Included in the archive are firsthand accounts from the few who survived the Nazi concentration camps, including for example Marie-Claude Vaillant Couturier, a member of the French Resistance who was imprisoned at Auschwitz and Ravensbrück. She describes in great detail what she and many others had to endure: starvation, slave labor, beatings, epidemics and extreme cold – as well the daily trauma of witnessing thousands sent to gas chambers, never to return, among many other cruelties. Vaillant Couturier later became a French politician.
There are also transcripts of eyewitness accounts, including that of Hermann Gräbe, a construction manager who described the horrors of a mass execution he saw in Dubno, Ukraine. Gräbe painfully recounts how he saw a grave of over a thousand bodies, some of whom were “still moving.”
Making historical records searchable
Documents in the Taube Archive have been converted into digital files using optical character recognition technology that turns printed materials, including handwritten, typed or scanned paper files, into an electronic format that can be easily searched.
“The technology will allow users to discover and cut straight to material in a really dense corpus without being an expert on the trial or being a lawyer, and that is really powerful,” Van Tuyl said.
At this stage of the project, users will be able to explore digital surrogates of trial records, including transcripts of the court hearings in English, French, German and Russian; case files; trial briefs; evidentiary exhibits filed by the prosecution and the defense; opening and closing statements; final pleas; procedural rules, orders, judgments, dissenting opinions and sentences. At a later date, more multimedia – such as film, audio recordings, photographs – will be added to the collection.
“Our intention is to make these trial archives visible to the world, via the web, using the best technology we can find, build, adopt or adapt to make scholarship easier on very complex archives,” said Michael Keller, the Ida M. Green University Librarian at Stanford.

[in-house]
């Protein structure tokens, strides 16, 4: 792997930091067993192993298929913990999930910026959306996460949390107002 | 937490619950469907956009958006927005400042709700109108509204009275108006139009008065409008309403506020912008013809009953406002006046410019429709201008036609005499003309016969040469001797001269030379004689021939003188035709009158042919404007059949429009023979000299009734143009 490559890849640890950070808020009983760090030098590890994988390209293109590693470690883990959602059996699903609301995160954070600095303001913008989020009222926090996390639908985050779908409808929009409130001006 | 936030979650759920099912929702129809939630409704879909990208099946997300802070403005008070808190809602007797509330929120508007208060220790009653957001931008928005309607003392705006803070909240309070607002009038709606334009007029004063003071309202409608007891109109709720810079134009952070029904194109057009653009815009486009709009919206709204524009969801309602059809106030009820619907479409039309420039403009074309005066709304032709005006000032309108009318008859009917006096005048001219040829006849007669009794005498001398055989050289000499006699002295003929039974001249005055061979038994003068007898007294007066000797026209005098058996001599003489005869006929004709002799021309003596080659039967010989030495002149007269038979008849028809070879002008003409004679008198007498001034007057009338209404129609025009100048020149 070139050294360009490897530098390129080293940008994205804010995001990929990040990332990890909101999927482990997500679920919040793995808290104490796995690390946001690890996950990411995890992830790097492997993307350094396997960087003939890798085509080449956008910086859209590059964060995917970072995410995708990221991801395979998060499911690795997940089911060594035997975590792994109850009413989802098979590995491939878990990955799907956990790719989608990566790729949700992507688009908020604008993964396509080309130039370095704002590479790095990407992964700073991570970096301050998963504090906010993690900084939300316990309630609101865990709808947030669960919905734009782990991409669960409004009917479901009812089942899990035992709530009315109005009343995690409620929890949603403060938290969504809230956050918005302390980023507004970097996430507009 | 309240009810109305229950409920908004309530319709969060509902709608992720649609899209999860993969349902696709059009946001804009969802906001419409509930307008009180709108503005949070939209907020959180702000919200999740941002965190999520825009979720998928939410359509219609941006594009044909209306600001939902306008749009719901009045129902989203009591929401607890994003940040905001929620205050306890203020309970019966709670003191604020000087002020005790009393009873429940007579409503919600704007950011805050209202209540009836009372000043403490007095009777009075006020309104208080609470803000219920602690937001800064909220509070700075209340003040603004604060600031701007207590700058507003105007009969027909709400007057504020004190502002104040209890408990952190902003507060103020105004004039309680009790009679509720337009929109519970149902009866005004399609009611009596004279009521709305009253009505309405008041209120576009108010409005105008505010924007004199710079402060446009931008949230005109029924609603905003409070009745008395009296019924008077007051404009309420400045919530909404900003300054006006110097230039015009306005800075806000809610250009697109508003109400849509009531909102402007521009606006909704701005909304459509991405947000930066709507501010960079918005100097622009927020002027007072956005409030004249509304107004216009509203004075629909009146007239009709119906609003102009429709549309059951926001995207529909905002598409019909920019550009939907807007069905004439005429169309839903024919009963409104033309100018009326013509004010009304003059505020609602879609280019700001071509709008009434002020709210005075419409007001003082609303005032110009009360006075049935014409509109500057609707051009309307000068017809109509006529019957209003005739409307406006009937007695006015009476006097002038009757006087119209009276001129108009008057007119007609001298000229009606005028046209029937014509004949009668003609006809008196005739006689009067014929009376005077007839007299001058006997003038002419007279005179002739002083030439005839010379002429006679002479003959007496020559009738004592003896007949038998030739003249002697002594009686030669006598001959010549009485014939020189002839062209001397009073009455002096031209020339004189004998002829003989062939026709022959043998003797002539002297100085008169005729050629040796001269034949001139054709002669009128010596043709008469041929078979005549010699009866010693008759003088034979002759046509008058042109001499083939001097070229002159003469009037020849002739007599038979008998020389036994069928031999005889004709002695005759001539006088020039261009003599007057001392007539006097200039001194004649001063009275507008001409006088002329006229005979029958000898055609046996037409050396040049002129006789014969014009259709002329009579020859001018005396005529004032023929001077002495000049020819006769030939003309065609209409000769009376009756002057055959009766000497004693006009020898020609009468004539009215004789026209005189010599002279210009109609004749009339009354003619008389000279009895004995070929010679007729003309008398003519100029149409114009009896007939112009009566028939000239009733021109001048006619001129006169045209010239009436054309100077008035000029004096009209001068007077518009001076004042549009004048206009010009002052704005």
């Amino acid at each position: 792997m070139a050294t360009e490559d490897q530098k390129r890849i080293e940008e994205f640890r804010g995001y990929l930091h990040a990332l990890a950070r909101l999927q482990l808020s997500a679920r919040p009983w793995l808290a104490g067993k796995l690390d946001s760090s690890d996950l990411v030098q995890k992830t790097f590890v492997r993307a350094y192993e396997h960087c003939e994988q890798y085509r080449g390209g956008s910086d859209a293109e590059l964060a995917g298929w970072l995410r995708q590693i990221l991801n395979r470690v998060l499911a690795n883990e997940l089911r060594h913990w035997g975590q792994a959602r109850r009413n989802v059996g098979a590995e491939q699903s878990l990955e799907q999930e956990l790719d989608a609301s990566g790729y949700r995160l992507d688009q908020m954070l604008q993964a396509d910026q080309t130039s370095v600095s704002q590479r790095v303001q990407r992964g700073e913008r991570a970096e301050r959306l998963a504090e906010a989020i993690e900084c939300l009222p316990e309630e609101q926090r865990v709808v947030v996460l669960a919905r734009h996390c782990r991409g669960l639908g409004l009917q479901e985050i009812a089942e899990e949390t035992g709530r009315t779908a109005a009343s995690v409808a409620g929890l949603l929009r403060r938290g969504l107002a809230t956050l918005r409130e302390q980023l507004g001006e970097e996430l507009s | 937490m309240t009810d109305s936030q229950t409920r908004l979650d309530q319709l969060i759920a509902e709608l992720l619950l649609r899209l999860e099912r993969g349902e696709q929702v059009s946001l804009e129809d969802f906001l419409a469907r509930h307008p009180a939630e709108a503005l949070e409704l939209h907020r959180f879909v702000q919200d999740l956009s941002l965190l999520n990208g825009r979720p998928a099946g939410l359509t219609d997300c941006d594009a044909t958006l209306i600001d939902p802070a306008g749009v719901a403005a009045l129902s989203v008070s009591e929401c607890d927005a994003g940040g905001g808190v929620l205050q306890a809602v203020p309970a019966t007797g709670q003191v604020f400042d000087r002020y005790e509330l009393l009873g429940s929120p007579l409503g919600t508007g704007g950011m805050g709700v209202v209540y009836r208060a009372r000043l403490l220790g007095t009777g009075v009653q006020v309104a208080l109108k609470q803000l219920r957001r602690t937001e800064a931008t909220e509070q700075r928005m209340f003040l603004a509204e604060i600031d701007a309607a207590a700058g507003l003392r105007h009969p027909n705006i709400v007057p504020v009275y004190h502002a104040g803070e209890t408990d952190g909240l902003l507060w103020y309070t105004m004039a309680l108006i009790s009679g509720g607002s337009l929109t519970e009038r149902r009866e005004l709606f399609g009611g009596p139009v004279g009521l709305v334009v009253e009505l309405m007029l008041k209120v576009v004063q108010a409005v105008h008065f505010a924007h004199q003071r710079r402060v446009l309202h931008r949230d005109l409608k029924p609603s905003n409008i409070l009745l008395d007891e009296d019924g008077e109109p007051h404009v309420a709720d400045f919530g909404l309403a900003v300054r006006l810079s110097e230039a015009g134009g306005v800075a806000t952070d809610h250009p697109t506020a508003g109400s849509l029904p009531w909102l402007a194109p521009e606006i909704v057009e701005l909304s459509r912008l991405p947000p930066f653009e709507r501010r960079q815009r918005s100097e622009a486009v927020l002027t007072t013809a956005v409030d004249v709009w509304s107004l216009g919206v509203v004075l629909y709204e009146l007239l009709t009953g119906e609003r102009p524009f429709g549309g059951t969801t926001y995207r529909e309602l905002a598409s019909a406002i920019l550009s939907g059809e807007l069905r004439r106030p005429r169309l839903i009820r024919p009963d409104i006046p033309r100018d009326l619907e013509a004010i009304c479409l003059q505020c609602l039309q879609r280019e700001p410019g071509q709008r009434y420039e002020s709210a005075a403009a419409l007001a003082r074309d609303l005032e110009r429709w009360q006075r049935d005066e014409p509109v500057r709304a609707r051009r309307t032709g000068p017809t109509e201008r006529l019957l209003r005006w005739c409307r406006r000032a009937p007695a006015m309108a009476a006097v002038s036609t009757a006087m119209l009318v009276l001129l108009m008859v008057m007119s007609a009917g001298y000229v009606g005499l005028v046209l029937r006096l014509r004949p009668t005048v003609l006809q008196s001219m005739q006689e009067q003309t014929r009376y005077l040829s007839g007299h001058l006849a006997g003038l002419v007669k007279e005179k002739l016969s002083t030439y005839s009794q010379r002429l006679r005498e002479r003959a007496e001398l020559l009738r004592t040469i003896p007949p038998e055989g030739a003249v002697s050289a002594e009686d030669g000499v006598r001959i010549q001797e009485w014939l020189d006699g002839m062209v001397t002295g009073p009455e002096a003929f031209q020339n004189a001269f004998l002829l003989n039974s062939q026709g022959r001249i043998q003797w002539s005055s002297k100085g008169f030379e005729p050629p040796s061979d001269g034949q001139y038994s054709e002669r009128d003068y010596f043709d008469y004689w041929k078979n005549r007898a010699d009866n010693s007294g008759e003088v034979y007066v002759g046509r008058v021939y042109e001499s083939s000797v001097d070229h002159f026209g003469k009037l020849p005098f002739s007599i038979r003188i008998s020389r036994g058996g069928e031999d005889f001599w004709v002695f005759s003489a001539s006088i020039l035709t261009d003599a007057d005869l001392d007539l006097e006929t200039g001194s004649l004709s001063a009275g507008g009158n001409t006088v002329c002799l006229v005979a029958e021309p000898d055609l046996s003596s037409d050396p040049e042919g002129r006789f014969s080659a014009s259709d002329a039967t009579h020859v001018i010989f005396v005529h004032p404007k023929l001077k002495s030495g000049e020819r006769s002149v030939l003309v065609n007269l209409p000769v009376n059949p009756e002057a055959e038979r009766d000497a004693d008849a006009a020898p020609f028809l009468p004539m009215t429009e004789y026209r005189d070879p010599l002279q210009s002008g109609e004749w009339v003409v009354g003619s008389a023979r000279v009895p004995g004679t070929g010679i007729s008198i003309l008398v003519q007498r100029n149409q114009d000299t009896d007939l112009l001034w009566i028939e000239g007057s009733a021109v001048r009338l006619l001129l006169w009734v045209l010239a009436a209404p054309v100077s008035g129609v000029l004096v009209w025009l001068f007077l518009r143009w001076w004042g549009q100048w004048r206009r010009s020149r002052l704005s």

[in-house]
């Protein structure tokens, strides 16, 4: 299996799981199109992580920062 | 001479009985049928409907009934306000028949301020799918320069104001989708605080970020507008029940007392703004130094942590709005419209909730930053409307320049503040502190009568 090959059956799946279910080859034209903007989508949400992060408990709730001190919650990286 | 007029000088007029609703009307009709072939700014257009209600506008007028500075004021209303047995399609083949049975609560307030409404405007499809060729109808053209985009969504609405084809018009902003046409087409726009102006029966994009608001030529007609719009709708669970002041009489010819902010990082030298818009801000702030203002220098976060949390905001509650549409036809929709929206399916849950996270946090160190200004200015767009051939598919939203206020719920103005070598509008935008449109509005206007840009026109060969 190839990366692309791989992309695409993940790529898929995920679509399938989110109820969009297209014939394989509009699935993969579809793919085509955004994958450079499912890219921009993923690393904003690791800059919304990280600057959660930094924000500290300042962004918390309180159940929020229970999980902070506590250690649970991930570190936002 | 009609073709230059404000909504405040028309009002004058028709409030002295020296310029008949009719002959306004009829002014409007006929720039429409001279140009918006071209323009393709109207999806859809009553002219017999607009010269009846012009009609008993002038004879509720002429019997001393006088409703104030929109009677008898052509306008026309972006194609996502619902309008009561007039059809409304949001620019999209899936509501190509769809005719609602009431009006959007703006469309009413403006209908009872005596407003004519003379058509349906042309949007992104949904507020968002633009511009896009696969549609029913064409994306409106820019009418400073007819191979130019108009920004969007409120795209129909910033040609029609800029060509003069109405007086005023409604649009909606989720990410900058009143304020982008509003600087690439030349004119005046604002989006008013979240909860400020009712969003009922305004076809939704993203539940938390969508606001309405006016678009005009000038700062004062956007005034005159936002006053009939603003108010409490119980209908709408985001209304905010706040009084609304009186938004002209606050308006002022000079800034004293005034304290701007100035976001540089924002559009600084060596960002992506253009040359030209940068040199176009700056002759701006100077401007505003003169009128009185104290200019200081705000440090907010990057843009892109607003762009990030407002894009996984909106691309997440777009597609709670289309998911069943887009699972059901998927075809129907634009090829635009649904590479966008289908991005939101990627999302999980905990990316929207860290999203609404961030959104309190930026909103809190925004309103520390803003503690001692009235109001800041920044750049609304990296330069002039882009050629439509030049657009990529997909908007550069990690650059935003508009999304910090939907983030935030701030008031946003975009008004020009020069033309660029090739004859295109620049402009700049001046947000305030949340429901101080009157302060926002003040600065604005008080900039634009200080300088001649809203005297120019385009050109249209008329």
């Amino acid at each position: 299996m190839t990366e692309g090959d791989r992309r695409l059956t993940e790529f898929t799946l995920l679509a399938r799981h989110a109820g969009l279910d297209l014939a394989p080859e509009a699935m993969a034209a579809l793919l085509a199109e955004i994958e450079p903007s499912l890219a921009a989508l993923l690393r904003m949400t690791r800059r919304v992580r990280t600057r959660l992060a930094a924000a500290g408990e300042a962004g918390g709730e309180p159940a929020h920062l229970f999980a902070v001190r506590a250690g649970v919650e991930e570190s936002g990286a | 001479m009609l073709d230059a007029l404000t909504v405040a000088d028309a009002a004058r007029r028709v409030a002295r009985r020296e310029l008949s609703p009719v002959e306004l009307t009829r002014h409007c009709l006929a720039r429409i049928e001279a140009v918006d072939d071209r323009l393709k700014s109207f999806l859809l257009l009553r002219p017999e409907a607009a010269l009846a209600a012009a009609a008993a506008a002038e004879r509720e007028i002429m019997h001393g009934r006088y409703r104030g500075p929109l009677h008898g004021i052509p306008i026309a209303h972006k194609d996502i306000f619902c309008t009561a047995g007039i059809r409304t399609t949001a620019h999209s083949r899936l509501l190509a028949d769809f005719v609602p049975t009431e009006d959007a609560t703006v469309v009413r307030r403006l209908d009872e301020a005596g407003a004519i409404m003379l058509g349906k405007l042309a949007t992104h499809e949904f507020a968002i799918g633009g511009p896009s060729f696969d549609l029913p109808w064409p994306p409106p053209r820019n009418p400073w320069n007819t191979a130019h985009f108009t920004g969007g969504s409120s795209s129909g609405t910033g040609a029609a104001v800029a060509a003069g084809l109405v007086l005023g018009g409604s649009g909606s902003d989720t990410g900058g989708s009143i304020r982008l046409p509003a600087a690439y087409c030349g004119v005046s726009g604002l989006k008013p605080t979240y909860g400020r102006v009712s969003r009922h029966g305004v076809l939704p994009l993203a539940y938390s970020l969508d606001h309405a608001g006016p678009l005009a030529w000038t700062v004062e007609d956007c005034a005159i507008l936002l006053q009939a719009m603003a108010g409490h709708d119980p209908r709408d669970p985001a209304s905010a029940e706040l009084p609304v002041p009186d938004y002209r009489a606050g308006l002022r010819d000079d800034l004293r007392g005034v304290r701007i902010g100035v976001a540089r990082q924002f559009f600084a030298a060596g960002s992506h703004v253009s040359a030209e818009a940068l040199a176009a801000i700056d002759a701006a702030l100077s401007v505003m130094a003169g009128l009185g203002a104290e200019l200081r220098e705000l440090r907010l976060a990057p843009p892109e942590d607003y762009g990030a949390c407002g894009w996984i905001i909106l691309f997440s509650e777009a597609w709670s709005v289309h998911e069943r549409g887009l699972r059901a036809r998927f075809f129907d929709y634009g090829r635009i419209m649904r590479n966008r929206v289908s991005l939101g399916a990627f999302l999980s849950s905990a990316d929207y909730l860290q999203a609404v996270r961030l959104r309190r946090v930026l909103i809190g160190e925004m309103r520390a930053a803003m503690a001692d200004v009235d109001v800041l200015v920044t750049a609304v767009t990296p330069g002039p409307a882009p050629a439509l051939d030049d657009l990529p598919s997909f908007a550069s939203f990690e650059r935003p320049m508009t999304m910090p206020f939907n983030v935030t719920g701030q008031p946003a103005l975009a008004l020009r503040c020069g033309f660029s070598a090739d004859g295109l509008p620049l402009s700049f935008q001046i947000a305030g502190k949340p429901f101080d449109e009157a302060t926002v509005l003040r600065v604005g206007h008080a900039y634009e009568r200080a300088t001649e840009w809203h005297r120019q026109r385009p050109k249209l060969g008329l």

For Cohen, testimonies in the archive show the lived horror of mass atrocity and violence, which is regretfully still relevant in the world today.
“It helps people understand the human consequences of the things that are going on today and to understand the human dimension of what these kinds of events mean,” said Cohen. “If we believe that understanding what’s happened in the past is important for understanding the present and thinking about the future, then these testimonies are important.”
The Center for Human Rights and International Justice and Stanford Libraries hope to establish a single destination point that can help people understand how to seek justice when crimes against humanity have occurred and how to pursue accountability for systematic and widespread violence.
By exploring previous international or domestic trials, tribunals, and commissions, people – from policymakers to human rights activists – can see what was successful in previous investigations or prosecutions, where there were failures, and how such defeats can be avoided in the future.
“Our aim is to create a resource that enables users to draw on that experience and knowledge in ways that can assist governments, institutions and experts in improving how we achieve accountability for mass atrocity crimes,” said Cohen.
Cohen is also the WSD-HANDA Professor in Human Rights and International Justice.
Digitizing all the records from the Nuremberg International Military Tribunal Trial Archives is ongoing. Eventually, the online database will include digital versions of film, audio recordings and photographs that will also include links and annotations.